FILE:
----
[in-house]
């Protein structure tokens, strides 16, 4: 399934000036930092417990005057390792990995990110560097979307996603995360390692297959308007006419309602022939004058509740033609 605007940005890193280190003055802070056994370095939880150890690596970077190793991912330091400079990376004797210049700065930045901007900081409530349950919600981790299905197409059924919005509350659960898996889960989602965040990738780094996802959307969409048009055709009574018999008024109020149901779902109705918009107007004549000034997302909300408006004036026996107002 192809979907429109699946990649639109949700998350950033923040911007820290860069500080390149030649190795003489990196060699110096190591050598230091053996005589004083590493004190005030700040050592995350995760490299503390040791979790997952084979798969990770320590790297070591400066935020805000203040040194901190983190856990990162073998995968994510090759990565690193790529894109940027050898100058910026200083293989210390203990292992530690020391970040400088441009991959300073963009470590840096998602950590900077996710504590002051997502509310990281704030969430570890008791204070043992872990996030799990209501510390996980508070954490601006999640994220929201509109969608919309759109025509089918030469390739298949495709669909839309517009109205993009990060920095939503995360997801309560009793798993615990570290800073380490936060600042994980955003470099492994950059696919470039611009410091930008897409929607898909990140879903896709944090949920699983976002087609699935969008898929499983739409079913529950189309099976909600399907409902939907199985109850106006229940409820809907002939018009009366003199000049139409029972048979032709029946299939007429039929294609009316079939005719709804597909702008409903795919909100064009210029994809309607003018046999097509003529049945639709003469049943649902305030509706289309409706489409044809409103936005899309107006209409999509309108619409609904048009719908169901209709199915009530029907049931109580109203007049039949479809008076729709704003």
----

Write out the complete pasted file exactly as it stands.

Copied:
[in-house]
């Protein structure tokens, strides 16, 4: 399934000036930092417990005057390792990995990110560097979307996603995360390692297959308007006419309602022939004058509740033609 605007940005890193280190003055802070056994370095939880150890690596970077190793991912330091400079990376004797210049700065930045901007900081409530349950919600981790299905197409059924919005509350659960898996889960989602965040990738780094996802959307969409048009055709009574018999008024109020149901779902109705918009107007004549000034997302909300408006004036026996107002 192809979907429109699946990649639109949700998350950033923040911007820290860069500080390149030649190795003489990196060699110096190591050598230091053996005589004083590493004190005030700040050592995350995760490299503390040791979790997952084979798969990770320590790297070591400066935020805000203040040194901190983190856990990162073998995968994510090759990565690193790529894109940027050898100058910026200083293989210390203990292992530690020391970040400088441009991959300073963009470590840096998602950590900077996710504590002051997502509310990281704030969430570890008791204070043992872990996030799990209501510390996980508070954490601006999640994220929201509109969608919309759109025509089918030469390739298949495709669909839309517009109205993009990060920095939503995360997801309560009793798993615990570290800073380490936060600042994980955003470099492994950059696919470039611009410091930008897409929607898909990140879903896709944090949920699983976002087609699935969008898929499983739409079913529950189309099976909600399907409902939907199985109850106006229940409820809907002939018009009366003199000049139409029972048979032709029946299939007429039929294609009316079939005719709804597909702008409903795919909100064009210029994809309607003018046999097509003529049945639709003469049943649902305030509706289309409706489409044809409103936005899309107006209409999509309108619409609904048009719908169901209709199915009530029907049931109580109203007049039949479809008076729709704003």